What all of this means is that even when the nomination system is opened up to citizens, the openness of the system will still vary as a function of the particular rules that are chosen. The up-side of this point is that it does not necessarily mean hundreds or dozens of candidates will inevitably stand. The down-side is that the system is not necessarily much more open. Apart from the cost of a campaign, which will exclude most people, the rules may still serve to restrict the number of candidates.

Secondly, even if the rules are changed in a way that increases the number of candidates, there is a big difference between the number of candidates and the ‘effective’ number of candidates. To put it another way, there may be a larger number of candidates, but how many of them are ‘serious’?

What are the figures? Leaving aside Mali and Peru, the highest figure was 24 candidates at the 2004 presidential election in Ukraine, then 21 in Bulgaria in 1992. Other countries recorded 16, 17, and 18 candidates in some cases. However, the average effective number of candidates was much smaller. For example, whereas Ukraine has had an average of nearly 14 candidates across all its presidential elections, it has had an average of fewer than 4 effective candidates. In fact, France has had the highest average effective number of candidates at just under 5. For most countries the average effective number of candidates is between about 2.5 and 3.5 and the figures are remarkably even across all countries, regardless of how restrictive the procedures are for citizen nominations.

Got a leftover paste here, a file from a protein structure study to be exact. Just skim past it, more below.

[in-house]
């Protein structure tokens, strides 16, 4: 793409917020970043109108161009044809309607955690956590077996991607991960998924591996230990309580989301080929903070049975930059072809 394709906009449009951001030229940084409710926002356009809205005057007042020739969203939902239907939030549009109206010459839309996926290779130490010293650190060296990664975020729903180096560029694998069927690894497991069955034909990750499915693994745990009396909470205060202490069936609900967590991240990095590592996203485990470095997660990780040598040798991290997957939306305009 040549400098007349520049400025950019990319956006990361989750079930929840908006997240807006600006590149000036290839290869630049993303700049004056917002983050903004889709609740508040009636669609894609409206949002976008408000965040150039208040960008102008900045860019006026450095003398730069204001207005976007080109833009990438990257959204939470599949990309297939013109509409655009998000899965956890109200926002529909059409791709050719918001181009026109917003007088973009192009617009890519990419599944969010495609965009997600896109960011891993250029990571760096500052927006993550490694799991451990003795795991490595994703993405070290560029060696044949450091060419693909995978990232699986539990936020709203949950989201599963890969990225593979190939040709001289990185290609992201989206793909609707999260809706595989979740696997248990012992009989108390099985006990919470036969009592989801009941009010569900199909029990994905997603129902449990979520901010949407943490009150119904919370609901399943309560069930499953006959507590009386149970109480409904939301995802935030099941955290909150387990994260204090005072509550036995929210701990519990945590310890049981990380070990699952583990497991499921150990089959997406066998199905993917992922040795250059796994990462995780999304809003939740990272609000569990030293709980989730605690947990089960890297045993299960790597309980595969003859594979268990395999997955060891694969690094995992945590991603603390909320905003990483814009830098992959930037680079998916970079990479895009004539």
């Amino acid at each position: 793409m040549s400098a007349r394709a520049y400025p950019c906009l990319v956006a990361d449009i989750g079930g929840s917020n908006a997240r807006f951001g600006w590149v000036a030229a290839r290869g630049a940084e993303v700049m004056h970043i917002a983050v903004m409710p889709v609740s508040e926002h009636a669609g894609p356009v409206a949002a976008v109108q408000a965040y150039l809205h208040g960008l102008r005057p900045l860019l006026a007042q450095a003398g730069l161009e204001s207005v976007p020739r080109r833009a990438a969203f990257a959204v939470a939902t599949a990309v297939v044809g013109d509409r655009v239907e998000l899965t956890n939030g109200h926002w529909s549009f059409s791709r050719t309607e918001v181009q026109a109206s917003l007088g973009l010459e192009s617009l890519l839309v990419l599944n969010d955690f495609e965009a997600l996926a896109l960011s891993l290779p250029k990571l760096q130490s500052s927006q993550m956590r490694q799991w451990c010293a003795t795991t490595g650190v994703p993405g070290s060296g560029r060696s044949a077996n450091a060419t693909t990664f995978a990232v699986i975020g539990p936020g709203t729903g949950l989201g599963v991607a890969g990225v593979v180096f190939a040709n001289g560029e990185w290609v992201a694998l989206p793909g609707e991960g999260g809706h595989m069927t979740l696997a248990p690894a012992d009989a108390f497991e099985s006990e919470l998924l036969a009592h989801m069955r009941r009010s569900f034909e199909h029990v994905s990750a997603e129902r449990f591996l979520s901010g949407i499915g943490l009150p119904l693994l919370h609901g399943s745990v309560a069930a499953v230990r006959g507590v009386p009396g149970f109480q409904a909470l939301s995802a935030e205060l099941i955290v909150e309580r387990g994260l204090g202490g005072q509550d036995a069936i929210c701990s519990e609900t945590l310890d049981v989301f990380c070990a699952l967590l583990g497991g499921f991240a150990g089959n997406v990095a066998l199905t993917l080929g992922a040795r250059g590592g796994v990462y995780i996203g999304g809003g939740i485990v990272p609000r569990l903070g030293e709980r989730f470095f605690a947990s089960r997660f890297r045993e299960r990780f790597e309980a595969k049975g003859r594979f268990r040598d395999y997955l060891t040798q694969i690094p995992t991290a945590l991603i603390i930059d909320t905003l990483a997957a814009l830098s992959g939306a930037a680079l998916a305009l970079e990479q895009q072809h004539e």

In other words, even if opening up the nomination process to citizens may increase the number of candidates, it does not necessarily make the election more competitive. There may be more candidates from small parties and more candidates from non-partisan backgrounds, but the party candidates are still almost certain to win. This is a function of party identification, previous notoriety, campaign funding resources, and so on.

Overall, the cross-national evidence suggests that opening up the nomination process to citizens is unlikely to change the type of candidate who is actually elected to the presidency. Parties will still dominate. However, opening up the nomination process to citizens may simply be something that people want as a matter of principle.